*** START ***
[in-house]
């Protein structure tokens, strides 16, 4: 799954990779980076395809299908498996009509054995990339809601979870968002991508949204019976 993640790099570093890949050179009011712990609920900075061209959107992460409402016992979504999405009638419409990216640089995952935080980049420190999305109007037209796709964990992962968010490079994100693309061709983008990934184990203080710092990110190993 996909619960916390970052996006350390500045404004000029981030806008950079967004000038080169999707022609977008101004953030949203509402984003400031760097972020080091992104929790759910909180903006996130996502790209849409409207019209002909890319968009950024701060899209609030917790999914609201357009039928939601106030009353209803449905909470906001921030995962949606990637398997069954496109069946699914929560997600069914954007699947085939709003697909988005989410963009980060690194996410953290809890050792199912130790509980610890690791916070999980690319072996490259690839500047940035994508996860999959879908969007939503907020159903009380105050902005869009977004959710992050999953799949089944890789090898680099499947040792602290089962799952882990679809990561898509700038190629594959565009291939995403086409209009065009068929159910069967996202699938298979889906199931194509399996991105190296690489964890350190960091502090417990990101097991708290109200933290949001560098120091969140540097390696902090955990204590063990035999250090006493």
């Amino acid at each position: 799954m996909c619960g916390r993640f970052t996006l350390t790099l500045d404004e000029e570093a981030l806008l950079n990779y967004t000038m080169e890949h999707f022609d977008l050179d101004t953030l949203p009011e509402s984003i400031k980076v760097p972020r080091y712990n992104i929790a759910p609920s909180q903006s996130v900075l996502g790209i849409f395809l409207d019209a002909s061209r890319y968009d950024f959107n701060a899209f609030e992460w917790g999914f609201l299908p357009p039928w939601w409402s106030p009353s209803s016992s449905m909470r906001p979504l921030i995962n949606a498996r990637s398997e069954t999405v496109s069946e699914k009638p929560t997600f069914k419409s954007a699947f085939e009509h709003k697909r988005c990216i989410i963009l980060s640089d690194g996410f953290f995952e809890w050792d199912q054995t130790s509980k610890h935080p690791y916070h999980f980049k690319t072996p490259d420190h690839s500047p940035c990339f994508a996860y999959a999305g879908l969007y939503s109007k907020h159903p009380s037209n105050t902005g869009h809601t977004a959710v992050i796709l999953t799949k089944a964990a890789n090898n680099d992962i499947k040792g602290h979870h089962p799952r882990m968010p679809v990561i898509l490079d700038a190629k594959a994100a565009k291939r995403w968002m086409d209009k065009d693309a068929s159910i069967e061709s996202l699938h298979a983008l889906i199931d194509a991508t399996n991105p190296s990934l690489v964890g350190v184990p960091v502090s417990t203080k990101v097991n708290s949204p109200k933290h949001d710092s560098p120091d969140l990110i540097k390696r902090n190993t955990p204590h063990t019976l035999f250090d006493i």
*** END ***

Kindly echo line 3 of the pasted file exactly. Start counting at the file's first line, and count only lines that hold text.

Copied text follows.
């Amino acid at each position: 799954m996909c619960g916390r993640f970052t996006l350390t790099l500045d404004e000029e570093a981030l806008l950079n990779y967004t000038m080169e890949h999707f022609d977008l050179d101004t953030l949203p009011e509402s984003i400031k980076v760097p972020r080091y712990n992104i929790a759910p609920s909180q903006s996130v900075l996502g790209i849409f395809l409207d019209a002909s061209r890319y968009d950024f959107n701060a899209f609030e992460w917790g999914f609201l299908p357009p039928w939601w409402s106030p009353s209803s016992s449905m909470r906001p979504l921030i995962n949606a498996r990637s398997e069954t999405v496109s069946e699914k009638p929560t997600f069914k419409s954007a699947f085939e009509h709003k697909r988005c990216i989410i963009l980060s640089d690194g996410f953290f995952e809890w050792d199912q054995t130790s509980k610890h935080p690791y916070h999980f980049k690319t072996p490259d420190h690839s500047p940035c990339f994508a996860y999959a999305g879908l969007y939503s109007k907020h159903p009380s037209n105050t902005g869009h809601t977004a959710v992050i796709l999953t799949k089944a964990a890789n090898n680099d992962i499947k040792g602290h979870h089962p799952r882990m968010p679809v990561i898509l490079d700038a190629k594959a994100a565009k291939r995403w968002m086409d209009k065009d693309a068929s159910i069967e061709s996202l699938h298979a983008l889906i199931d194509a991508t399996n991105p190296s990934l690489v964890g350190v184990p960091v502090s417990t203080k990101v097991n708290s949204p109200k933290h949001d710092s560098p120091d969140l990110i540097k390696r902090n190993t955990p204590h063990t019976l035999f250090d006493i």